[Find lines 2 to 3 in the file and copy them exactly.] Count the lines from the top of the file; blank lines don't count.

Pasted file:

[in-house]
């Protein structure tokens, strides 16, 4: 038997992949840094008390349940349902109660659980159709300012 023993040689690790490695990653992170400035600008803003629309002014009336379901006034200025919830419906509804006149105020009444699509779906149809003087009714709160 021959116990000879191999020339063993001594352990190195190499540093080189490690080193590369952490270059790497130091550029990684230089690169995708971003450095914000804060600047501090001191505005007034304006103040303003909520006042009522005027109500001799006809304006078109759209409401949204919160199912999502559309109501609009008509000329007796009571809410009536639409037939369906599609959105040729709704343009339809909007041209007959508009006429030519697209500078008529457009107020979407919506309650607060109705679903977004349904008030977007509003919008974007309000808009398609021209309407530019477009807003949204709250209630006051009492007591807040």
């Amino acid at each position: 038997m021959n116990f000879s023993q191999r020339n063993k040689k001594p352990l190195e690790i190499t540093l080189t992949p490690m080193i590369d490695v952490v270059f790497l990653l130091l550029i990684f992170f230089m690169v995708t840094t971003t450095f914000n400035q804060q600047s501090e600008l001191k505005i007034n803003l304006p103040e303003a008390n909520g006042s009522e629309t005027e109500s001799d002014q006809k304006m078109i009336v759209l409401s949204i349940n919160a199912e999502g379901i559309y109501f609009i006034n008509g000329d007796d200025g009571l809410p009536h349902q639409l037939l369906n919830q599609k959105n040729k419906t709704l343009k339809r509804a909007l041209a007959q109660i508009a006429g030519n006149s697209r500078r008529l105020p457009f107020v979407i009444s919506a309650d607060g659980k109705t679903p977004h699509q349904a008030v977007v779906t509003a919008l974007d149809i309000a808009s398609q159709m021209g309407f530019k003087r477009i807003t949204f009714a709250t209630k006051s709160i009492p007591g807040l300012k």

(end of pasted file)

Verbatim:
């Protein structure tokens, strides 16, 4: 038997992949840094008390349940349902109660659980159709300012 023993040689690790490695990653992170400035600008803003629309002014009336379901006034200025919830419906509804006149105020009444699509779906149809003087009714709160 021959116990000879191999020339063993001594352990190195190499540093080189490690080193590369952490270059790497130091550029990684230089690169995708971003450095914000804060600047501090001191505005007034304006103040303003909520006042009522005027109500001799006809304006078109759209409401949204919160199912999502559309109501609009008509000329007796009571809410009536639409037939369906599609959105040729709704343009339809909007041209007959508009006429030519697209500078008529457009107020979407919506309650607060109705679903977004349904008030977007509003919008974007309000808009398609021209309407530019477009807003949204709250209630006051009492007591807040």
């Amino acid at each position: 038997m021959n116990f000879s023993q191999r020339n063993k040689k001594p352990l190195e690790i190499t540093l080189t992949p490690m080193i590369d490695v952490v270059f790497l990653l130091l550029i990684f992170f230089m690169v995708t840094t971003t450095f914000n400035q804060q600047s501090e600008l001191k505005i007034n803003l304006p103040e303003a008390n909520g006042s009522e629309t005027e109500s001799d002014q006809k304006m078109i009336v759209l409401s949204i349940n919160a199912e999502g379901i559309y109501f609009i006034n008509g000329d007796d200025g009571l809410p009536h349902q639409l037939l369906n919830q599609k959105n040729k419906t709704l343009k339809r509804a909007l041209a007959q109660i508009a006429g030519n006149s697209r500078r008529l105020p457009f107020v979407i009444s919506a309650d607060g659980k109705t679903p977004h699509q349904a008030v977007v779906t509003a919008l974007d149809i309000a808009s398609q159709m021209g309407f530019k003087r477009i807003t949204f009714a709250t209630k006051s709160i009492p007591g807040l300012k």